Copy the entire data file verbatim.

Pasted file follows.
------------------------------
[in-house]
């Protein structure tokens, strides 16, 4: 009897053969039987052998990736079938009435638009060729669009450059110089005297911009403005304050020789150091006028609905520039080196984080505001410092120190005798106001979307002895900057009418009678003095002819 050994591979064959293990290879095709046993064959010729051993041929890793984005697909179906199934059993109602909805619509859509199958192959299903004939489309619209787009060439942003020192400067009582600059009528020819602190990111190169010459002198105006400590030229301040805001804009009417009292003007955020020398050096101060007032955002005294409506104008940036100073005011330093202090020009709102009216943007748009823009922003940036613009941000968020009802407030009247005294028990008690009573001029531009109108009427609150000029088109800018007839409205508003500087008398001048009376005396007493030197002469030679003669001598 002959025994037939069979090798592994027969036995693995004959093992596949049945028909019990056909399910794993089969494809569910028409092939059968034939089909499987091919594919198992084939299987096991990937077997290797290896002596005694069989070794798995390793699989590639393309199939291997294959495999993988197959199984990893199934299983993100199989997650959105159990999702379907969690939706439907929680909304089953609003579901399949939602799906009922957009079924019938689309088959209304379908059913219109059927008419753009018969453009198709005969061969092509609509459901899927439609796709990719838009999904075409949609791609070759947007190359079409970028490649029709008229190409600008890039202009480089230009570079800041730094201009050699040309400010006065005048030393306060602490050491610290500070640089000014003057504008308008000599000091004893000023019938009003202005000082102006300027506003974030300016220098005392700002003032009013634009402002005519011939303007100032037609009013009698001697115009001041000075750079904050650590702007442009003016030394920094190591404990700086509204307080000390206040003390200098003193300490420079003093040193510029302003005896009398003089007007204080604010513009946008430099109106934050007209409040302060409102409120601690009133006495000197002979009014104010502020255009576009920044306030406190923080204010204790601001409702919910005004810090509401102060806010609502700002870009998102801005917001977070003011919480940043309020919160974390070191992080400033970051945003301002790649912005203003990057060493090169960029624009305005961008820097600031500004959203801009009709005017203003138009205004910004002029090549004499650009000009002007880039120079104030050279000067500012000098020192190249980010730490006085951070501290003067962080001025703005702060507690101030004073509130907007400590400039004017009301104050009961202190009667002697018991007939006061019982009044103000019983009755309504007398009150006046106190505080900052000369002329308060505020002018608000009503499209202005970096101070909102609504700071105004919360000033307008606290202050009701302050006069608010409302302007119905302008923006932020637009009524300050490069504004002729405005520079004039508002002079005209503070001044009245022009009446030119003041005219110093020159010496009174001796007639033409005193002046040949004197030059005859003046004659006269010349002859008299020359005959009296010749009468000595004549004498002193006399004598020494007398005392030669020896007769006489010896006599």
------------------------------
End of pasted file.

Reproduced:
[in-house]
């Protein structure tokens, strides 16, 4: 009897053969039987052998990736079938009435638009060729669009450059110089005297911009403005304050020789150091006028609905520039080196984080505001410092120190005798106001979307002895900057009418009678003095002819 050994591979064959293990290879095709046993064959010729051993041929890793984005697909179906199934059993109602909805619509859509199958192959299903004939489309619209787009060439942003020192400067009582600059009528020819602190990111190169010459002198105006400590030229301040805001804009009417009292003007955020020398050096101060007032955002005294409506104008940036100073005011330093202090020009709102009216943007748009823009922003940036613009941000968020009802407030009247005294028990008690009573001029531009109108009427609150000029088109800018007839409205508003500087008398001048009376005396007493030197002469030679003669001598 002959025994037939069979090798592994027969036995693995004959093992596949049945028909019990056909399910794993089969494809569910028409092939059968034939089909499987091919594919198992084939299987096991990937077997290797290896002596005694069989070794798995390793699989590639393309199939291997294959495999993988197959199984990893199934299983993100199989997650959105159990999702379907969690939706439907929680909304089953609003579901399949939602799906009922957009079924019938689309088959209304379908059913219109059927008419753009018969453009198709005969061969092509609509459901899927439609796709990719838009999904075409949609791609070759947007190359079409970028490649029709008229190409600008890039202009480089230009570079800041730094201009050699040309400010006065005048030393306060602490050491610290500070640089000014003057504008308008000599000091004893000023019938009003202005000082102006300027506003974030300016220098005392700002003032009013634009402002005519011939303007100032037609009013009698001697115009001041000075750079904050650590702007442009003016030394920094190591404990700086509204307080000390206040003390200098003193300490420079003093040193510029302003005896009398003089007007204080604010513009946008430099109106934050007209409040302060409102409120601690009133006495000197002979009014104010502020255009576009920044306030406190923080204010204790601001409702919910005004810090509401102060806010609502700002870009998102801005917001977070003011919480940043309020919160974390070191992080400033970051945003301002790649912005203003990057060493090169960029624009305005961008820097600031500004959203801009009709005017203003138009205004910004002029090549004499650009000009002007880039120079104030050279000067500012000098020192190249980010730490006085951070501290003067962080001025703005702060507690101030004073509130907007400590400039004017009301104050009961202190009667002697018991007939006061019982009044103000019983009755309504007398009150006046106190505080900052000369002329308060505020002018608000009503499209202005970096101070909102609504700071105004919360000033307008606290202050009701302050006069608010409302302007119905302008923006932020637009009524300050490069504004002729405005520079004039508002002079005209503070001044009245022009009446030119003041005219110093020159010496009174001796007639033409005193002046040949004197030059005859003046004659006269010349002859008299020359005959009296010749009468000595004549004498002193006399004598020494007398005392030669020896007769006489010896006599």